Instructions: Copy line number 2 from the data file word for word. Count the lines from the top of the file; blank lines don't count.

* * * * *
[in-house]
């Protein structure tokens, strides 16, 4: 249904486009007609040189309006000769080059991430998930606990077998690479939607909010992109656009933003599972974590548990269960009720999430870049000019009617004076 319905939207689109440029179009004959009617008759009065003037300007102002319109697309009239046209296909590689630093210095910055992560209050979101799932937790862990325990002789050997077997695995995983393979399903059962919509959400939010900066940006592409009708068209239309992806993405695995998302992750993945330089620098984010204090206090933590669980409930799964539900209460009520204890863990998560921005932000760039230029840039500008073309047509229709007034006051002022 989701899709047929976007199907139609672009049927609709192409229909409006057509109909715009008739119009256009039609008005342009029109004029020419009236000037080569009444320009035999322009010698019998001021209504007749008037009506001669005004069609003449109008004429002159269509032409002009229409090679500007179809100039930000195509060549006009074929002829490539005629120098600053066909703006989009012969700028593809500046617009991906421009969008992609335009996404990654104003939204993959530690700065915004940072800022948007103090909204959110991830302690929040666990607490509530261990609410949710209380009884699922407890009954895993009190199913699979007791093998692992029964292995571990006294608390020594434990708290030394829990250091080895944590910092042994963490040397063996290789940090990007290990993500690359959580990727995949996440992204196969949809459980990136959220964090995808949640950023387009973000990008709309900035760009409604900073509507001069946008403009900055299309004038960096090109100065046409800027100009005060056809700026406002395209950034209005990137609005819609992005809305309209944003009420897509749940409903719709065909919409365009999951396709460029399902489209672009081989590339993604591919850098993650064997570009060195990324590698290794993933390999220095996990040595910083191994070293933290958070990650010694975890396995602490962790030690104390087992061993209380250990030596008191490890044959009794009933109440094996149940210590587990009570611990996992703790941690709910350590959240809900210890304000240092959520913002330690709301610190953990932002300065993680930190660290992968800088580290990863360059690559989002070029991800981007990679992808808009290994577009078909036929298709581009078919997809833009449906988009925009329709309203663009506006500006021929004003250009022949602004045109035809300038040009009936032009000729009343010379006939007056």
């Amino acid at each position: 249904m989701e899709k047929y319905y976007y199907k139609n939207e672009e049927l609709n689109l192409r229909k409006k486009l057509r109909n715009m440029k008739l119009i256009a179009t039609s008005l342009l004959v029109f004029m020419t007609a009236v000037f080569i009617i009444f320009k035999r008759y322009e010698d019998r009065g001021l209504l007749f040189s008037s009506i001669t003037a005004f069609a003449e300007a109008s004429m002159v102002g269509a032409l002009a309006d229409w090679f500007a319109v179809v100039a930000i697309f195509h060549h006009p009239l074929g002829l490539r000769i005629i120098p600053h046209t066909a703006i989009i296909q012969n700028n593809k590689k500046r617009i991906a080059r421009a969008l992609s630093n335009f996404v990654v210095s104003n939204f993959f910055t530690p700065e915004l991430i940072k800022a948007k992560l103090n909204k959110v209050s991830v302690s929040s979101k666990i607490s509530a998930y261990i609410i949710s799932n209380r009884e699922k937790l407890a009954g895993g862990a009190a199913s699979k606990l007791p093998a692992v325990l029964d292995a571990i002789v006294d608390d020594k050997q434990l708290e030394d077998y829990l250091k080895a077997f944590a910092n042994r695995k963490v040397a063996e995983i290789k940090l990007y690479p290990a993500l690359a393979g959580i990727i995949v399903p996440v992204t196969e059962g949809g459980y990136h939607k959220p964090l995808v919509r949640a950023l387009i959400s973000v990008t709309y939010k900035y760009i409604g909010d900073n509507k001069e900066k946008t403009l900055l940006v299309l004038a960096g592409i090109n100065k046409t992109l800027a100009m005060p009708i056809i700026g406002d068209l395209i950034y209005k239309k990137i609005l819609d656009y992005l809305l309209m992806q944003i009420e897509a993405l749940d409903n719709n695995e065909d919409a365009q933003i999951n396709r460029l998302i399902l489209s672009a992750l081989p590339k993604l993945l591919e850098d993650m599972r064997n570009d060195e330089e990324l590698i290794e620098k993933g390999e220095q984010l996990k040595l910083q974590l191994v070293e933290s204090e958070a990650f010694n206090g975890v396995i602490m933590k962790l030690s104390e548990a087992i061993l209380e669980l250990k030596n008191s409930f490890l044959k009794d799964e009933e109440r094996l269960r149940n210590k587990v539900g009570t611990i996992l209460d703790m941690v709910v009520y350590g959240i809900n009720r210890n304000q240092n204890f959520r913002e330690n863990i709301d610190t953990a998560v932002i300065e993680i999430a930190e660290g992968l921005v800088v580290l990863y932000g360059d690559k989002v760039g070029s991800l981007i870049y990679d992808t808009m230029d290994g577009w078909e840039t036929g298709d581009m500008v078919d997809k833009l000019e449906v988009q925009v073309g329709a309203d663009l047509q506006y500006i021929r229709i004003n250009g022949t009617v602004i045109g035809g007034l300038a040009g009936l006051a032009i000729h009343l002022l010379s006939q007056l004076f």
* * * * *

């Protein structure tokens, strides 16, 4: 249904486009007609040189309006000769080059991430998930606990077998690479939607909010992109656009933003599972974590548990269960009720999430870049000019009617004076 319905939207689109440029179009004959009617008759009065003037300007102002319109697309009239046209296909590689630093210095910055992560209050979101799932937790862990325990002789050997077997695995995983393979399903059962919509959400939010900066940006592409009708068209239309992806993405695995998302992750993945330089620098984010204090206090933590669980409930799964539900209460009520204890863990998560921005932000760039230029840039500008073309047509229709007034006051002022 989701899709047929976007199907139609672009049927609709192409229909409006057509109909715009008739119009256009039609008005342009029109004029020419009236000037080569009444320009035999322009010698019998001021209504007749008037009506001669005004069609003449109008004429002159269509032409002009229409090679500007179809100039930000195509060549006009074929002829490539005629120098600053066909703006989009012969700028593809500046617009991906421009969008992609335009996404990654104003939204993959530690700065915004940072800022948007103090909204959110991830302690929040666990607490509530261990609410949710209380009884699922407890009954895993009190199913699979007791093998692992029964292995571990006294608390020594434990708290030394829990250091080895944590910092042994963490040397063996290789940090990007290990993500690359959580990727995949996440992204196969949809459980990136959220964090995808949640950023387009973000990008709309900035760009409604900073509507001069946008403009900055299309004038960096090109100065046409800027100009005060056809700026406002395209950034209005990137609005819609992005809305309209944003009420897509749940409903719709065909919409365009999951396709460029399902489209672009081989590339993604591919850098993650064997570009060195990324590698290794993933390999220095996990040595910083191994070293933290958070990650010694975890396995602490962790030690104390087992061993209380250990030596008191490890044959009794009933109440094996149940210590587990009570611990996992703790941690709910350590959240809900210890304000240092959520913002330690709301610190953990932002300065993680930190660290992968800088580290990863360059690559989002070029991800981007990679992808808009290994577009078909036929298709581009078919997809833009449906988009925009329709309203663009506006500006021929004003250009022949602004045109035809300038040009009936032009000729009343010379006939007056």